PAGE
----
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Lemon Peel has Shock-absorbing Properties

Researchers from livMatS show that the tissue of the lemon peel dissipates the impact energy similarly well as that of the pomelo peel

Apr 12, 2022

The tissue structure of the lemon peel could serve as a model for thinner shock-absorbing safety components. Graphic: Michal Rössler/livMatS

The peel of the pomelo (Citrus maxima) is known for its particularly shock-absorbing properties. It allows the citrus fruit to withstand falls of up to 10 meters without damage. This is why the tissue structure of the pomelo peel has already served as a model for highly shock-absorbent metal foams or composite materials for the inner padding of safety helmets.

Maximilian Jentzsch and Prof. Dr. Thomas Speck from the Plant Biomechanics Group and the livMatS Cluster of Excellence, together with Dr. Marc Thiele from the Plant Biomechanics Group at the University of Freiburg, have analyzed the impact behavior of lemons (Citrus X limon) and compared the structure of their peel with that of pomelo peels. The team shows that the much thinner lemon peel absorbs the energy generated during impact similarly well as the pomelo peel, protecting the fruit from damage. The tissue structure of the lemon peel could thus serve as a model for thinner shock-absorbing safety components, for example for transport systems, protective helmets or in packaging technology, which – comparable to the thin lemon peel – combine shock-absorbing properties with low material consumption. The researchers have published their findings in the scientific journal Plants.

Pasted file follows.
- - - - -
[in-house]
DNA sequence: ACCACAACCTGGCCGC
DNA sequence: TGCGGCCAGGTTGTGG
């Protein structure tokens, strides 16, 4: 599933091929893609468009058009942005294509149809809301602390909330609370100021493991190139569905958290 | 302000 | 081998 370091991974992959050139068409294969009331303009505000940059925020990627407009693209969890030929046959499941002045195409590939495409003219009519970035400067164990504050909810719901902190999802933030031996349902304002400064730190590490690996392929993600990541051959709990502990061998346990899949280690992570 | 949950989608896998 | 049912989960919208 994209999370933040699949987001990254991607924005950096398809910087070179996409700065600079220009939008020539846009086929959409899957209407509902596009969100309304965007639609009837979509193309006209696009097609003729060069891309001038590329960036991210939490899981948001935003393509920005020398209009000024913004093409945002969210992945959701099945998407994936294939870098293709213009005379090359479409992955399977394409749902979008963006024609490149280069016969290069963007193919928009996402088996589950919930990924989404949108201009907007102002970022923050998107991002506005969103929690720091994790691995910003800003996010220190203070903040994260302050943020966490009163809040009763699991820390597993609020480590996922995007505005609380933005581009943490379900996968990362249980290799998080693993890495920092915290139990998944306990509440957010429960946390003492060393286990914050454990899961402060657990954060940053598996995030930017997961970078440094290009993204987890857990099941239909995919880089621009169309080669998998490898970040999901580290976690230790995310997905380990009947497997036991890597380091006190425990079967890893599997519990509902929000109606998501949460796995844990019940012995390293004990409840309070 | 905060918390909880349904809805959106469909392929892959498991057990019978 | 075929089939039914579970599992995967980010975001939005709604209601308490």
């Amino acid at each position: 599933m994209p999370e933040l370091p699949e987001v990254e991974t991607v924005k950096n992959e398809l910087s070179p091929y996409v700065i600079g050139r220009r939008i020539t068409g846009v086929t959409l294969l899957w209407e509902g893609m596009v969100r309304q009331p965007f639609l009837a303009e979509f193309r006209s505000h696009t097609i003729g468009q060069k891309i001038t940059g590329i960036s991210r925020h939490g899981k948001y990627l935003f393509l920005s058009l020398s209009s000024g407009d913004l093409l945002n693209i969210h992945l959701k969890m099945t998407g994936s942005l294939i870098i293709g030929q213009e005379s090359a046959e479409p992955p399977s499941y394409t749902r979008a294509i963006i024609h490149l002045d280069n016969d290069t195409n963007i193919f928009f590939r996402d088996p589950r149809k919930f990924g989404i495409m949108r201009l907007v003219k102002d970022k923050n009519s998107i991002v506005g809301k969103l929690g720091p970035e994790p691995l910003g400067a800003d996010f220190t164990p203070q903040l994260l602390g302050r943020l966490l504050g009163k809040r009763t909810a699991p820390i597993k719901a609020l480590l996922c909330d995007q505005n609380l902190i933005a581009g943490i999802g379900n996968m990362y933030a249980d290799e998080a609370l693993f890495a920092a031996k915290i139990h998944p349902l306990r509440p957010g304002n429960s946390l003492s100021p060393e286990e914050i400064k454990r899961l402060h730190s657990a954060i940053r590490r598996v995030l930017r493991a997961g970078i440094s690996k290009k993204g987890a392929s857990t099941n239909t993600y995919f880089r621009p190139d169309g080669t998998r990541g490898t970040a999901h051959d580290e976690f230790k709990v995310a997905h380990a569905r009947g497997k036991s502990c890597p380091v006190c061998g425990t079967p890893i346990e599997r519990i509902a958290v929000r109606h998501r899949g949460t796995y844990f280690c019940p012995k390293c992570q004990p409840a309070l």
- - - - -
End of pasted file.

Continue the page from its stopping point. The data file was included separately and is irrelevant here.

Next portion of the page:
The researchers investigated the energy dissipation and the transmitted force in drop-weight tests, in which weights were dropped onto the peel from different heights with corresponding, different impact forces. It was found that the lemon peel also has shock-absorbing properties, although its tissue structure is somewhat different from that of the pomelo peel. The pomelo peel consists of a thick, foam-like tissue with gradually increasing density. The tissue of the much thinner lemon peel, which is also foam-like, is similar in structure, but has a higher density and the transitions between the individual tissue structures are smoother graded than in the pomelo.

Jentzsch, M., Becker, S., Thielen, M., & Speck, T. (2022). Functional Anatomy, Impact Behavior and Energy Dissipation of the Peel of Citrus × limon: A Comparison of Citrus × limon and Citrus maxima. Plants, 11 (7): 991. doi: 10.3390/plants11070991 [Special Issue "Functional Plant Anatomy – Structure, Function and Environment"]